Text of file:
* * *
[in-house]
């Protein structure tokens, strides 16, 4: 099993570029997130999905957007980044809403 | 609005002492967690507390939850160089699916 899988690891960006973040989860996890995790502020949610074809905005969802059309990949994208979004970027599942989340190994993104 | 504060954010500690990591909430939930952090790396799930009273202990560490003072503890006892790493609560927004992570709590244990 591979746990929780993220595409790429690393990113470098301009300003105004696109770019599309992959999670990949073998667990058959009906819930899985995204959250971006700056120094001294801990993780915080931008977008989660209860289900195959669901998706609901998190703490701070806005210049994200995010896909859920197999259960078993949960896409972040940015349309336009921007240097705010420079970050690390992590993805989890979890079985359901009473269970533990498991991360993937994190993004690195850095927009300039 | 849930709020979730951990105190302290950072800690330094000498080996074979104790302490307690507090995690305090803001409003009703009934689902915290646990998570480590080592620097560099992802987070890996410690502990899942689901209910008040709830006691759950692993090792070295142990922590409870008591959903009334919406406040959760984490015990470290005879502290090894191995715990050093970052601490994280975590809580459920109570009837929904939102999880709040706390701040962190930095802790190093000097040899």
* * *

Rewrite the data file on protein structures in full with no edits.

[in-house]
């Protein structure tokens, strides 16, 4: 099993570029997130999905957007980044809403 | 609005002492967690507390939850160089699916 899988690891960006973040989860996890995790502020949610074809905005969802059309990949994208979004970027599942989340190994993104 | 504060954010500690990591909430939930952090790396799930009273202990560490003072503890006892790493609560927004992570709590244990 591979746990929780993220595409790429690393990113470098301009300003105004696109770019599309992959999670990949073998667990058959009906819930899985995204959250971006700056120094001294801990993780915080931008977008989660209860289900195959669901998706609901998190703490701070806005210049994200995010896909859920197999259960078993949960896409972040940015349309336009921007240097705010420079970050690390992590993805989890979890079985359901009473269970533990498991991360993937994190993004690195850095927009300039 | 849930709020979730951990105190302290950072800690330094000498080996074979104790302490307690507090995690305090803001409003009703009934689902915290646990998570480590080592620097560099992802987070890996410690502990899942689901209910008040709830006691759950692993090792070295142990922590409870008591959903009334919406406040959760984490015990470290005879502290090894191995715990050093970052601490994280975590809580459920109570009837929904939102999880709040706390701040962190930095802790190093000097040899």